A humorous curiosity was that despite all the books on Marxism, there were a number of books that indicated someone had been studying to get a real estate broker's license!!!

Among the books I managed to save are a collection of poems by Brecht, Marcuse's "one dimensional man", Breton's "surrealist manifesto", two books by Horkheimer, Adorno's book about music, Beckett's piece on Proust, a book by John McPhee, a book by Sergei Eisenstein (much appreciated by my filmmaker roommate!), selections from Marx and Engels, and Octavio Paz's "alternating current".

posted by MM 9:55 PM


I have not presented any new ideas in quite some time, namely because I have been preoccupied with my graduate studies. Woefully, I have had enough time only to read the required scientific literature for my coursework, and have done very little personal development beyond my new enthusiasm for tea and pressure-cooked beans. Nevertheless, I am currently in the doldrums between tumultuous semesters and tonight I intend to briefly document a bourgeois thought that arose while shamefully drinking port in front of a fireplace, debating with my cohabitant about the meaning of art.

Art: banality has no beauty.

While sitting at the toilet, I surveyed the only source of input: the utilitarian paint on the wall. The paint had been unevenly applied, creating haphazard splotches where the brush changed directions. One such splotch resembles a flamingo. Is this art? Can one fathomably purport that coincidentally representative banalities are art? (That is, do ordinary objects represent "art"?) Much of 20th Century art provokes the attempt to define art. (These artists have also busted open art's vestibule -- an act which perhaps is without succession, and thus in the future it will be quite challenging to break new ground, lest we forget that true art comes from style and vision, while concept is subordinate). This brings to mind Duchamp's infamous toilet, Magritte's puzzling pipe, Pollack's erratic canvasses. Could I go around taking pictures of anything I wanted and consequently say it is art? I would like to point out that the value of this sort of work is not the presentation of art but rather the philosophical tradition of coercing a beholder to think, to ask theirself questions to formulate their own opinions. Is the toilet art? I think it's a cheap shot and only has philosophical and historical value as art. But can the real artists now "get on with the show"?

I am in support of the demolition of the walls on art. No critic is ever justified to pass judgement on a piece of art (nor any human to put forth any idea) without giving the quintessential disclaimer of subjectivity, rubbing away all assertions of fact or universality. If the artist felt compelled to make something, it is art. It matters not if multitudes deem it of poor quality. It is the inertia to create that is ever-important; it is this channeling of emotional energy into a manifestation that is vivid to me. Call this beauty. Art is either the creation or recognition of beauty. Often times, the beauty is cloaked by a premise: the beauty in a cathartic film is not the morbid deaths and loss portrayed but rather the feat that catharsis can be spawned by such a presentation. The same can be said for vulgar art, which masterfully designs a vehicle to repel.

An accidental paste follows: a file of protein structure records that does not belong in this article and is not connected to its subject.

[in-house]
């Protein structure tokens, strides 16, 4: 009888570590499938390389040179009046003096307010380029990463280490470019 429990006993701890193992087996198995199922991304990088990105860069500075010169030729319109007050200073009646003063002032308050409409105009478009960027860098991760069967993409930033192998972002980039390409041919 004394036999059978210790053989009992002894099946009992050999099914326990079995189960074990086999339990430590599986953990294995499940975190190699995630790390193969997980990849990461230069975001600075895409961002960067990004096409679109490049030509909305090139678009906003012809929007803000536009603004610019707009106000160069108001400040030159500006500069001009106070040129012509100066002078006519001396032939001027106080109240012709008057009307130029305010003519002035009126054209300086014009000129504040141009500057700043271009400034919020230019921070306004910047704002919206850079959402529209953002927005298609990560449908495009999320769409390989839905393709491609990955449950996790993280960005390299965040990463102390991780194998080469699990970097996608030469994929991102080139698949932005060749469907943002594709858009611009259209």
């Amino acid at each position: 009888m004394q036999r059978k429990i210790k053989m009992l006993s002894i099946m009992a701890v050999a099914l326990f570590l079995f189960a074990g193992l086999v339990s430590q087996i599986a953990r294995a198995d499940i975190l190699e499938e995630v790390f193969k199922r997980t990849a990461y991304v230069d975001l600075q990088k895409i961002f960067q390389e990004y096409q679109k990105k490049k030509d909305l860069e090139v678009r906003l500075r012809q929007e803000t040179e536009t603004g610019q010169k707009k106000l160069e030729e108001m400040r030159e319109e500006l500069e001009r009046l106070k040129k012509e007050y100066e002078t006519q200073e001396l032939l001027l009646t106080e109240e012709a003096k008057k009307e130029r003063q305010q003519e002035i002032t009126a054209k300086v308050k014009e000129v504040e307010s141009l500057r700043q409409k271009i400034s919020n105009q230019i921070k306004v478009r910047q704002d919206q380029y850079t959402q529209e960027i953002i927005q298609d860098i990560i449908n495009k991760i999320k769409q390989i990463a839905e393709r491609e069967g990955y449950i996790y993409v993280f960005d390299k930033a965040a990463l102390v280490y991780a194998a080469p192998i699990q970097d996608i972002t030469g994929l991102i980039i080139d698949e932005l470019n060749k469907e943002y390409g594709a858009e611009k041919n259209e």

The splotch of paint on my bathroom wall is not art. But it becomes art when I take a picture of it. I will have selected that splotch in contrast to other splotches, thus found something worthwhile to observe in it. Alternatively, I could tread on nihilism and rather take pictures of all the splotches that are amorphous and could never resemble anything. But it is the cryptic artists I abhor that would mix the two categories, hiding representation among meaninglessness in a secrecy that only commentary can elucidate. So, art is latent in everything, but it is only beauty until we present it as part of a message.
posted by MM 4:36 AM


The best, and perhaps only, value judgment one can make on individuals is of demeanor. Draw the gentle folk to your floors and love them as they love the world. Every smile they exude to strangers is a gift to society and their work is perhaps the most valuable form of activism. Those that cuss, argue, interrupt, spit, grab, stare, steal, stomp, and mutilate possess a variant violence. To build a better world, we need to purify ourselves of all violence in the way that we must also stop using money because we so strongly dislike capitalism. Kindness is a more flexible gown, with sinews. Gentle persons can coast with the wind and always manage to find the ground when needed. This faith in friendliness need not be like Buddhism, not new-age strives for nothingness. It’s bold, it’s the only worthwhile bridge to the Straight World, and it reaches them more strongly than newspapers. “Oh that lovely creature smiled at me!” You don’t have to abandon any of your trailblazing handiwork of creativity. In fact, your art and your actions dressed up in demeanor may have new inflections, may better rub up against the wall. Destructive, violent imagery is a falsehood to building peace. There is no community in graffiti. But you will undoubtedly find: those that listen and smile and purport careful actions, considerate of neighbors, will have the most friends, most peers, most success.
posted by MM 7:32 PM